There are a lot of factors that determine success in the omnichannel marketplace. But retailers are discovering that their logistics and fulfillment operations are consuming a larger share of the oxygen in omnichannel conversations than ever before.
According to a UPS Pulse of the Online Shopper survey, consumers want more flexibility in shipping and fulfillment, including the ability to select delivery dates and times, and to reroute packages based on personal preferences. The demand for flexible shipping options reached a new high in 2013, when 44% of shoppers abandoned carts due to an estimated delivery timeóa sharp increase over 2012.
With consumers placing a heavy emphasis on shipping in retail decision-making, itís critical for retailers to explore new ways to leverage logistics strategy as a driver of omnichannel success.
At Dotcom Distribution, weíve seen how important a strong logistics strategy can be for omnichannel growth. But in the current omnichannel marketplace, there are a handful of logistics strategy essentials that seem to be separating leading omnichannel retailers from the rest of the pack.
Omnichannel success begins by creating a single view of inventory across all stores and distribution centers. To satisfy customer needs, retailers must quickly deliver merchandise to customersóregardless of where those customers make their purchases.
For example, if a customer purchases a product online that is out-of-stock at the distribution center, you need to be able to ship it from a store location. Conversely, if the customer wants to buy an out-of-stock product in-store, you need the ability to quickly deliver the product from another location.
A single view of inventory across all channels and locations enables you to leverage logistics as a catalyst for exceptional customer experiences, ensuring that customers can buy from any location, at any time and have the item in their hand the next day.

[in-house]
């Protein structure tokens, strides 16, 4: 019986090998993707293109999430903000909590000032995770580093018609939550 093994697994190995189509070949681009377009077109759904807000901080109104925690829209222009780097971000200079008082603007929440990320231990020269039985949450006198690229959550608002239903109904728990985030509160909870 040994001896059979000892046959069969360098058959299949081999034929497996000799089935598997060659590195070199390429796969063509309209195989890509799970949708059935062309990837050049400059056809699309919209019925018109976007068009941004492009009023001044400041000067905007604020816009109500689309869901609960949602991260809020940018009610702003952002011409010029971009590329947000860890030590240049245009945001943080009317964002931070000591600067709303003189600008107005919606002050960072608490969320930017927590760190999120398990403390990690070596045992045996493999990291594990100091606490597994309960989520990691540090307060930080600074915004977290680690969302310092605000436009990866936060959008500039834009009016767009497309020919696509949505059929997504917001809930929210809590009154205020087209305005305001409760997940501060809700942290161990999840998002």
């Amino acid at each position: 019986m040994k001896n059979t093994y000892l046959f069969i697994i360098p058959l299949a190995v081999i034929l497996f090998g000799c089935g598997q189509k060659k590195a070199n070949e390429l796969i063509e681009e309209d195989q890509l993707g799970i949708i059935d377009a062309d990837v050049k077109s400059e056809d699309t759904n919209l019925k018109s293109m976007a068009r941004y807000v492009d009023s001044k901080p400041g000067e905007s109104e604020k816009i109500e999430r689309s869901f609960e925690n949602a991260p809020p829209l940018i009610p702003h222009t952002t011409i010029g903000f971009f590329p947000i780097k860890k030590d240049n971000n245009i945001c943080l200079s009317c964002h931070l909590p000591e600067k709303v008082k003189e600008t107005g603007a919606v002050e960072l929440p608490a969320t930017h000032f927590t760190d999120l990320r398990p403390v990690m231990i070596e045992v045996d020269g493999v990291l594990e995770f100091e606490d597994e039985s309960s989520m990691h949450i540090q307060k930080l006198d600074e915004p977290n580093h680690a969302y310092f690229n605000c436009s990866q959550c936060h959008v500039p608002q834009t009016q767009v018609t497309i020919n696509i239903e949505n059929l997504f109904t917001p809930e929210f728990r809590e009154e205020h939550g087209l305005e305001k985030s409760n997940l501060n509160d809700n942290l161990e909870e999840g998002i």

There has never been a greater need for accurate forecasting in logistics than there is today. The fluidity of inventory across channels and locations means that retailers need to be able to predict order volumes and inventory requirements to satisfy customer needs, while maintaining some semblance of operational efficiency.
In the omnichannel universe, shipments from store locations are sometimes necessary to protect the quality of the customer experience. But every item that is shipped from a retail location depletes that storeís inventory and places additional strain on brick-and-mortar operations.
Accurate forecasting boils down to leveraging historical data (shipping volumes from distribution centers vs. individual stores, busiest store locations for direct to consumer shipping, etc.) to improve logistics and customer experiences. Armed with historical data, a first-rate logistics provider can significantly increase your ability to gauge the level of order activity each channel can support.
By definition, omnichannel means giving customers the ability to buy what they want, where they want, when they want it. Now, consumers expect to have that same ability when it comes to returns.
The demand for omnichannel return experiences requires retailers to support returns at any location. So, regardless of where the order originated, you need a logistics strategy that allows your customers to return merchandise at retail locations as well as distribution centers.
The overarching truth of omnichannel retail is that customers are in the driverís seat. As customersí attention turns to shipping, the more you can do to align your logistics strategy with your customersí needs and preferences, the more likely it is that your brand will achieve omni-channel success.
Article originally appeared on Multichannel Merchant in February 2014.
Maria is CEO and co-founder of Dotcom Distribution, a fulfillment and logistics provider, where she has played an integral role in developing and defining all aspects of the operation, including sales and marketing, operations, finance and IT. Her strategic leadership helps the Board and senior management to establish long-range goals, strategies, plans, and policies.